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News / Politics / Clark County Politics

Sen. Cleveland takes the reins as health panel chair, juggling meetings and legislation

By Shari Phiel, Columbian staff writer
Published: January 25, 2024, 6:08am
2 Photos
State Sen. Annette Cleveland, D-Vancouver, from the 49th Legislative District, uses the time between committee meetings to talk with constituents, lobbyists and fellow lawmakers in her Olympia office Tuesday.
State Sen. Annette Cleveland, D-Vancouver, from the 49th Legislative District, uses the time between committee meetings to talk with constituents, lobbyists and fellow lawmakers in her Olympia office Tuesday. (Shari Phiel/The Columbian) Photo Gallery

OLYMPIA — For state Sen. Annette Cleveland, a typical day in session is a bit like playing Frogger — a mad dash across the hallway to get from one meeting to another, all while avoiding speeding lobbyists and lawmakers trying to get her attention. Her days often begin at 7 a.m. and don’t finish until 7 p.m. or later.

Cleveland, D-Vancouver, who leads the Senate Health and Long Term Care Committee, is the only Southwest Washington lawmaker serving as a committee chair this session. Fellow 49th District legislator Rep. Sharon Wylie co-chairs the House Regulated Substances and Gaming Committee.

Cleveland said the workload for a committee chair is a lot to take on. She said she counts on her staff to keep her on track.

“The workload is tremendous,” she said. “I have my wonderful intern and my session aide and my legislative aide.”

On Tuesday, Cleveland began the day chairing her committee’s meeting at 8 a.m. Later, she dashed to her office but was repeatedly stopped by lobbyists and other lawmakers looking to schedule time with her to discuss legislation.

Finally arriving in her office, Cleveland spent the rest of the morning meeting with health care stakeholders and lobbyists. In the afternoon, she met with the Greater Vancouver Chamber of Commerce and representatives of Clark County Fire District 6, among others.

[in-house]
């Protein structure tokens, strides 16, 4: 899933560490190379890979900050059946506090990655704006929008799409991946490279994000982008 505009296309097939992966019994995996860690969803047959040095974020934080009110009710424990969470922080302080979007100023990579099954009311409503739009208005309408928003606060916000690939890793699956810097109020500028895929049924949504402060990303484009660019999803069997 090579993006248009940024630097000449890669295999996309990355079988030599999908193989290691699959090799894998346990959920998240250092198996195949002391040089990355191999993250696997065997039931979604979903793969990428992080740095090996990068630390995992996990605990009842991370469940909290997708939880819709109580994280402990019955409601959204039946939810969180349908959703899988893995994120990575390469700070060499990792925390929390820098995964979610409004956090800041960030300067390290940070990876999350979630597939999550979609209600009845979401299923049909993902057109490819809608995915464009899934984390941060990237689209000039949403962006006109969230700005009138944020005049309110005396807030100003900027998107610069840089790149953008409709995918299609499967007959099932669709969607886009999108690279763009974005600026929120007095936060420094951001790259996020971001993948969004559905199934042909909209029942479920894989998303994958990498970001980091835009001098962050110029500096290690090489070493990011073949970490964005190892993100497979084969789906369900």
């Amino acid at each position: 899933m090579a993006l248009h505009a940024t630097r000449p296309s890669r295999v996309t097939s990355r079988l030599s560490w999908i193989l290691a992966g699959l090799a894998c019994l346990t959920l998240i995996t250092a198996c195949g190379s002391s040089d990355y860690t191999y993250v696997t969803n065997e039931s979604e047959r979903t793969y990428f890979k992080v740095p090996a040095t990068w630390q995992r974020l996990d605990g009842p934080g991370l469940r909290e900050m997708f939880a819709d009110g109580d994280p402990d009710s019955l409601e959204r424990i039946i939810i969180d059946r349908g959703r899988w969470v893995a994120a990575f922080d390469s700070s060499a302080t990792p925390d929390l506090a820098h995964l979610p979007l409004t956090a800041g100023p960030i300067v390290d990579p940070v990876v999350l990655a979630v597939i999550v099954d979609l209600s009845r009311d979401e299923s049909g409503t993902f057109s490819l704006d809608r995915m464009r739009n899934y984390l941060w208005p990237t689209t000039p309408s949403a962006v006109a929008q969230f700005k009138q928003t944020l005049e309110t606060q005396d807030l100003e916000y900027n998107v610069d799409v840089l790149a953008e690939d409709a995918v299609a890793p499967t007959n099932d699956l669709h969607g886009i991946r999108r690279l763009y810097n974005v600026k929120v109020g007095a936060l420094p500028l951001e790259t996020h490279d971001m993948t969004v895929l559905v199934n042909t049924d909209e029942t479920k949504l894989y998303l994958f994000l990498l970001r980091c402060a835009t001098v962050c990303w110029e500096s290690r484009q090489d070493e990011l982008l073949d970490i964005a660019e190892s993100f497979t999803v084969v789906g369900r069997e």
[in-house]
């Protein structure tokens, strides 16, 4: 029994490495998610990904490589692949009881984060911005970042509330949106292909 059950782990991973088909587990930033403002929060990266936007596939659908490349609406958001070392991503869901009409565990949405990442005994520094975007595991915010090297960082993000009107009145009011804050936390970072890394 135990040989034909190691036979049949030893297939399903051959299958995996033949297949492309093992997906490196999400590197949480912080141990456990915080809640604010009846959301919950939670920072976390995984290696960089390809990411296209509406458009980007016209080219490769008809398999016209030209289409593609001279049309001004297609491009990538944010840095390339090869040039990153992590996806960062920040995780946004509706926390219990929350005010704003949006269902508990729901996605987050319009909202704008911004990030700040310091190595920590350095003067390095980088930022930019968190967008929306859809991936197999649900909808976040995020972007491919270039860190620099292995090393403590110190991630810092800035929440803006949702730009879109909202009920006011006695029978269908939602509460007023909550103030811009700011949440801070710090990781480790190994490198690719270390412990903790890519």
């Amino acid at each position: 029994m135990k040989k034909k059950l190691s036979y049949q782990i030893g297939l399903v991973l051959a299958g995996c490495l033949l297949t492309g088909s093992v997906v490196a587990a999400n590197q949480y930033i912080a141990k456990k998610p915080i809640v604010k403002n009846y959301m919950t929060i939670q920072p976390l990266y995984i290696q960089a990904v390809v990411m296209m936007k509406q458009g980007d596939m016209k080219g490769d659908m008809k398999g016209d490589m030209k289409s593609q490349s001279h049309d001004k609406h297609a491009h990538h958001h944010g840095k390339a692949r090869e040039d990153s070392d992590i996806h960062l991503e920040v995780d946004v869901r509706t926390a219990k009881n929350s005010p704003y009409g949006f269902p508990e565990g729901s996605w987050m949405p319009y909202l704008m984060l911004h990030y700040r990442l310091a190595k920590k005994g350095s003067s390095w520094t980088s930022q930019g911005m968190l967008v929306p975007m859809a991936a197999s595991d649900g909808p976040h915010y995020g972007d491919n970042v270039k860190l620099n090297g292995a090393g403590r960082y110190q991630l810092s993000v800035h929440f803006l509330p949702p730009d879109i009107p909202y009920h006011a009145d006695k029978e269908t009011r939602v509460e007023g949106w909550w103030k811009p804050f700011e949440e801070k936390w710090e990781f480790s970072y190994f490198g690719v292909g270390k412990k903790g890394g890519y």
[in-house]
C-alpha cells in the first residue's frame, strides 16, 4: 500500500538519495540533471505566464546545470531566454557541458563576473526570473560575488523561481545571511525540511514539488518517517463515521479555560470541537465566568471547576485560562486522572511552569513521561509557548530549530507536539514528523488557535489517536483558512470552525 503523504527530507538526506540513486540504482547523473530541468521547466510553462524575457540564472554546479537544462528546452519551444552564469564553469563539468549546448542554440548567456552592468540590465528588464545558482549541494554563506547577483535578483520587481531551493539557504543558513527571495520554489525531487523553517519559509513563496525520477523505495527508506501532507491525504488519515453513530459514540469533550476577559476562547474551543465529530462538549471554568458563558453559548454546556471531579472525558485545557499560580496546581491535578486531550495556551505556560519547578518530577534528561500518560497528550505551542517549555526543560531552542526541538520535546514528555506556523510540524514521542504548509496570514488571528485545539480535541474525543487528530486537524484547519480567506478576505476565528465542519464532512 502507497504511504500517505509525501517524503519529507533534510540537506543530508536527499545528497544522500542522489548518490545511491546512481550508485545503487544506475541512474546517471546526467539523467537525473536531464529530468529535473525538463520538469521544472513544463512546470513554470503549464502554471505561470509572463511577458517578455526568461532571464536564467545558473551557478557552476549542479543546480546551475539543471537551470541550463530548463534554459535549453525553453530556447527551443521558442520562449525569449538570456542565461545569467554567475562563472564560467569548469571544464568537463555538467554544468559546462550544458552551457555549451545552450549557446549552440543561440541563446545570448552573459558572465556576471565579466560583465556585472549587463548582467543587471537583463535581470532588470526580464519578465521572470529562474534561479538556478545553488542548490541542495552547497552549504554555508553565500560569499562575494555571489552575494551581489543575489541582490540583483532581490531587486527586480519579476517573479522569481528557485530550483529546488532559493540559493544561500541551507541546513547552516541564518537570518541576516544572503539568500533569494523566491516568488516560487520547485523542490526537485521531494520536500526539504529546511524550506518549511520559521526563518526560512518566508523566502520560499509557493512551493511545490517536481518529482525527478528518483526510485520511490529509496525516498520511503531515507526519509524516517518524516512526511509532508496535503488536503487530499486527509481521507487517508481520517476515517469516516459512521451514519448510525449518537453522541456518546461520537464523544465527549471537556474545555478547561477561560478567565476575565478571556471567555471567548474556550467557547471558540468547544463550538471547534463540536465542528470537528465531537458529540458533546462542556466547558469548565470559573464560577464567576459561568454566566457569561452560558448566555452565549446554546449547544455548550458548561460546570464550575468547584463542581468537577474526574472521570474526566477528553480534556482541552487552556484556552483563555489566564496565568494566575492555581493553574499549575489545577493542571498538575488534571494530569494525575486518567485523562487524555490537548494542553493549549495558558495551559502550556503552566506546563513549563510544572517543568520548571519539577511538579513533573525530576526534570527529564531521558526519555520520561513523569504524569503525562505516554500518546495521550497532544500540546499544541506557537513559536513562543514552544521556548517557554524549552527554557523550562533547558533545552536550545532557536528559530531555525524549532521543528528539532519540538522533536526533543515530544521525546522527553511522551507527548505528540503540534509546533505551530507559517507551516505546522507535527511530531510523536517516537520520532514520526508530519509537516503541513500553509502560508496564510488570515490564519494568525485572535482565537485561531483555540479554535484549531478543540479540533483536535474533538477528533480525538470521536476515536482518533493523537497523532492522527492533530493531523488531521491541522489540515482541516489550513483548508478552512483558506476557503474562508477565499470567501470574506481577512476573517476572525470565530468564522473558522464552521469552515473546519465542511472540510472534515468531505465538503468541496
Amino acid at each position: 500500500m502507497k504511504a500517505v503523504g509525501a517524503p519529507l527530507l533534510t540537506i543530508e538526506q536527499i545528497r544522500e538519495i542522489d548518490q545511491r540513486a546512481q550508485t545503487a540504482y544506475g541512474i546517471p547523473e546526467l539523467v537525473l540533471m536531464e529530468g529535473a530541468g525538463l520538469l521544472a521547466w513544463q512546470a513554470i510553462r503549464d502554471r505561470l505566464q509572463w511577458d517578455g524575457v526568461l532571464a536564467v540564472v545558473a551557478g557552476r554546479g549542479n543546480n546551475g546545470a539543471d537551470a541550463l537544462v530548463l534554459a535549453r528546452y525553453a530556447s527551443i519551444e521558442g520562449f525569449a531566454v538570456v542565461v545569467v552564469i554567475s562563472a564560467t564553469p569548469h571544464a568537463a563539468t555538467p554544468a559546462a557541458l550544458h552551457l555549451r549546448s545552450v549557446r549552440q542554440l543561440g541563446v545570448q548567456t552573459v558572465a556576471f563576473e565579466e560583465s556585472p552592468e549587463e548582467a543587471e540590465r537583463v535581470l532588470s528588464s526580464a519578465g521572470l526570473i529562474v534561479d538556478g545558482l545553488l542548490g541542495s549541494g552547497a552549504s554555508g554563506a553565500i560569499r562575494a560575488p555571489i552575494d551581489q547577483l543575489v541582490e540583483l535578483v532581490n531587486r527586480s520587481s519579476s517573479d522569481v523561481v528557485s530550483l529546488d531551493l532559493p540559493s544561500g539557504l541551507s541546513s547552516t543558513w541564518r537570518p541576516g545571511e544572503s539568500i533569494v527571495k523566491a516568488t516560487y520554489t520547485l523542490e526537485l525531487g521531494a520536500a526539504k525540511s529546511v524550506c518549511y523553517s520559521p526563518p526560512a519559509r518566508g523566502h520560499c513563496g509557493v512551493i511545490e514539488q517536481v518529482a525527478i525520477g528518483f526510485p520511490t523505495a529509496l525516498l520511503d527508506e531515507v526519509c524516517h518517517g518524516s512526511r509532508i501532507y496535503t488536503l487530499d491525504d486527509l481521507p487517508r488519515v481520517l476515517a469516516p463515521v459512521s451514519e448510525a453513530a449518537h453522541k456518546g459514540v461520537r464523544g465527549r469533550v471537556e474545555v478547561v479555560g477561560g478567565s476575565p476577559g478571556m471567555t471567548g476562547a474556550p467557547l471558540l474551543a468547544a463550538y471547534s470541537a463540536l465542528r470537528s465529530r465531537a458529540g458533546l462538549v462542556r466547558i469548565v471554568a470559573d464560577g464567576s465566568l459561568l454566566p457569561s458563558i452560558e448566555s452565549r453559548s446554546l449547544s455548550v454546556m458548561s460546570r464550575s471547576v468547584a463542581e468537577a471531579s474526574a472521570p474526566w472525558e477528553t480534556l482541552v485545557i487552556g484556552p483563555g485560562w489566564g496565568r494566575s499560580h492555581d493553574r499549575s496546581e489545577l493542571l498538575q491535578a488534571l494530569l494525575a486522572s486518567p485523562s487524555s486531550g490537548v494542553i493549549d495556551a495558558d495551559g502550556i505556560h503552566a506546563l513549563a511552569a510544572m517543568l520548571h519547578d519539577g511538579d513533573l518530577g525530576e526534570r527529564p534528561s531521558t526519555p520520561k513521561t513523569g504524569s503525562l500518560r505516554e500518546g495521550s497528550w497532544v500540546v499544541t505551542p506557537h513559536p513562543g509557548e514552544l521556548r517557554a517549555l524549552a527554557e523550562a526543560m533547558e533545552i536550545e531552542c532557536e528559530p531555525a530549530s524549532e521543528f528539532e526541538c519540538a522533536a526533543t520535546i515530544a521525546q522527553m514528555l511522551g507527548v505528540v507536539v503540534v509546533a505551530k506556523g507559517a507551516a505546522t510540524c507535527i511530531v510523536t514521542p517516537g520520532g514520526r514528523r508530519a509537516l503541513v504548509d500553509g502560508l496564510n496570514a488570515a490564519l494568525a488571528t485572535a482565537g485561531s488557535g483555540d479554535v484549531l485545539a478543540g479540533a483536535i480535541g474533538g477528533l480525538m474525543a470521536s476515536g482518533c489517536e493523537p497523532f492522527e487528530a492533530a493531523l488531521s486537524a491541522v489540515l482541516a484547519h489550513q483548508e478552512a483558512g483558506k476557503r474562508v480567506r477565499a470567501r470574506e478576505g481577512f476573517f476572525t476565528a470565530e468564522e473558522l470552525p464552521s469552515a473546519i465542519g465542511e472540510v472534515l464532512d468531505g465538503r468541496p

What takes up more of her time? Committee meetings or one-on-one meetings with constituents and lobbyists?

“I would say it’s about 50-50,” Cleveland said.

It’s perhaps not a surprise that Cleveland is chairing the health care committee. Before being elected to the Legislature, Cleveland worked for Legacy Health for nearly 14 years focusing on community relations and government affairs. She also worked for the American Cancer Society in Oregon.

“My caucus asked me to chair health care. It wasn’t anything I had asked for,” she said.

She said the roles and responsibilities for a committee chair are notably different than they are for committee members.

“As chair, every single bill that comes to the committee, I am responsible for reading and understanding, identifying who the stakeholders are … reaching out to those stakeholders and starting to determine what are the concerns and can I address them in one session,” Cleveland explained.

She said once she’s answered those questions, she must consider whether the bill will have enough votes to pass.

“I have to count votes constantly, because I can’t bring a bill up that’s going to fail,” she said.

Cleveland is also ushering her own health care bills through the committee this session.

Senate Bill 5271 would expand Department of Health and Pharmacy Quality Assurance Commission enforcement actions, if passed. Senate Bill 5481 defines when out-of-state health care providers can provide telemedicine services. Both are holdovers from the 2023 session that were reintroduced by Cleveland this session. Both bills have been placed with the rules committee.

Cleveland has also introduced several new bills this session, including Senate Bill 5982, which would update the definition of vaccines to include all federal Food and Drug Administration-approved immunizations recommended by the Centers for Disease Control and Prevention.

More on health care

Other health care bills from Cleveland are Senate Bill 6101 to create a regulatory structure for licensed acute care hospitals to provide hospital at-home services; Senate Bill 6257, which establishes residency requirements to receive hospital charity care; and Senate Bill 6258, which phases in the requirement that only standardized health plans be offered on the health benefit exchange.

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Cleveland also has several bills this session not related to health care. On Tuesday, she testified before the Senate Local Government, Land Use and Tribal Affairs Committee in support of Senate Bill 6150.

The bill will likely come as welcome news for counties struggling to meet the July 2025 deadline for updating their comprehensive growth management plans. The bill would extend the deadline for Clark, Clallam, Island, Jefferson, Lewis, Mason, San Juan, Skagit, Thurston and Whatcom counties by six months.

Cleveland said she expects the Legislature to support the bill because “there’s recognition of all the new requirements that we’ve added that need to be put in the comp plan.”

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